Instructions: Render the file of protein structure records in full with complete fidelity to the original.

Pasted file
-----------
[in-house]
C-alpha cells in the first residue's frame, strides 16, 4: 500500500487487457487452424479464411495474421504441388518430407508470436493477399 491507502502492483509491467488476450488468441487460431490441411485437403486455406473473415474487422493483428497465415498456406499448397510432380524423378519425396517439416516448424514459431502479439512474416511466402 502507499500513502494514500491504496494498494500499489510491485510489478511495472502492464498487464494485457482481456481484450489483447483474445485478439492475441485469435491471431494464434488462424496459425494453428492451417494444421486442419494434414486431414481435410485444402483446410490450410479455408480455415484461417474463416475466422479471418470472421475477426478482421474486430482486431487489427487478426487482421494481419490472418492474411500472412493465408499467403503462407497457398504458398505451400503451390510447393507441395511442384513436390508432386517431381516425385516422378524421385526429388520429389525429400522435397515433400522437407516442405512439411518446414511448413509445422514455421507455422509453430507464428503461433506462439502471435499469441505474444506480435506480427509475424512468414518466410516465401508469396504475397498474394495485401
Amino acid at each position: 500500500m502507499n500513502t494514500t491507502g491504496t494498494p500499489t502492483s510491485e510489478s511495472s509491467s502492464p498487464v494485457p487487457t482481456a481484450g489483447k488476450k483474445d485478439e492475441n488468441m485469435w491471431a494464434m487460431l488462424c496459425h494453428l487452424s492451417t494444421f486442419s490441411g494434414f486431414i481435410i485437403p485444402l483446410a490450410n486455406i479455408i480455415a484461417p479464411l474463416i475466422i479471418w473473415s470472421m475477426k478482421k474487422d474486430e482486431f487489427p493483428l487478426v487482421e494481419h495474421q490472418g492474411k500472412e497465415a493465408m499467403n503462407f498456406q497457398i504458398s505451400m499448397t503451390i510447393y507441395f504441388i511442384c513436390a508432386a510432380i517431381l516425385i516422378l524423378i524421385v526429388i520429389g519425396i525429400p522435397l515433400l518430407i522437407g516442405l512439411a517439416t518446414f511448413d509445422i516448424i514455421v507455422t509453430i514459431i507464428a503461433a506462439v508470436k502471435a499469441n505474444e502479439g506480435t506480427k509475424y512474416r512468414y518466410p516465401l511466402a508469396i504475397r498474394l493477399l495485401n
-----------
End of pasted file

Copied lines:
[in-house]
C-alpha cells in the first residue's frame, strides 16, 4: 500500500487487457487452424479464411495474421504441388518430407508470436493477399 491507502502492483509491467488476450488468441487460431490441411485437403486455406473473415474487422493483428497465415498456406499448397510432380524423378519425396517439416516448424514459431502479439512474416511466402 502507499500513502494514500491504496494498494500499489510491485510489478511495472502492464498487464494485457482481456481484450489483447483474445485478439492475441485469435491471431494464434488462424496459425494453428492451417494444421486442419494434414486431414481435410485444402483446410490450410479455408480455415484461417474463416475466422479471418470472421475477426478482421474486430482486431487489427487478426487482421494481419490472418492474411500472412493465408499467403503462407497457398504458398505451400503451390510447393507441395511442384513436390508432386517431381516425385516422378524421385526429388520429389525429400522435397515433400522437407516442405512439411518446414511448413509445422514455421507455422509453430507464428503461433506462439502471435499469441505474444506480435506480427509475424512468414518466410516465401508469396504475397498474394495485401
Amino acid at each position: 500500500m502507499n500513502t494514500t491507502g491504496t494498494p500499489t502492483s510491485e510489478s511495472s509491467s502492464p498487464v494485457p487487457t482481456a481484450g489483447k488476450k483474445d485478439e492475441n488468441m485469435w491471431a494464434m487460431l488462424c496459425h494453428l487452424s492451417t494444421f486442419s490441411g494434414f486431414i481435410i485437403p485444402l483446410a490450410n486455406i479455408i480455415a484461417p479464411l474463416i475466422i479471418w473473415s470472421m475477426k478482421k474487422d474486430e482486431f487489427p493483428l487478426v487482421e494481419h495474421q490472418g492474411k500472412e497465415a493465408m499467403n503462407f498456406q497457398i504458398s505451400m499448397t503451390i510447393y507441395f504441388i511442384c513436390a508432386a510432380i517431381l516425385i516422378l524423378i524421385v526429388i520429389g519425396i525429400p522435397l515433400l518430407i522437407g516442405l512439411a517439416t518446414f511448413d509445422i516448424i514455421v507455422t509453430i514459431i507464428a503461433a506462439v508470436k502471435a499469441n505474444e502479439g506480435t506480427k509475424y512474416r512468414y518466410p516465401l511466402a508469396i504475397r498474394l493477399l495485401n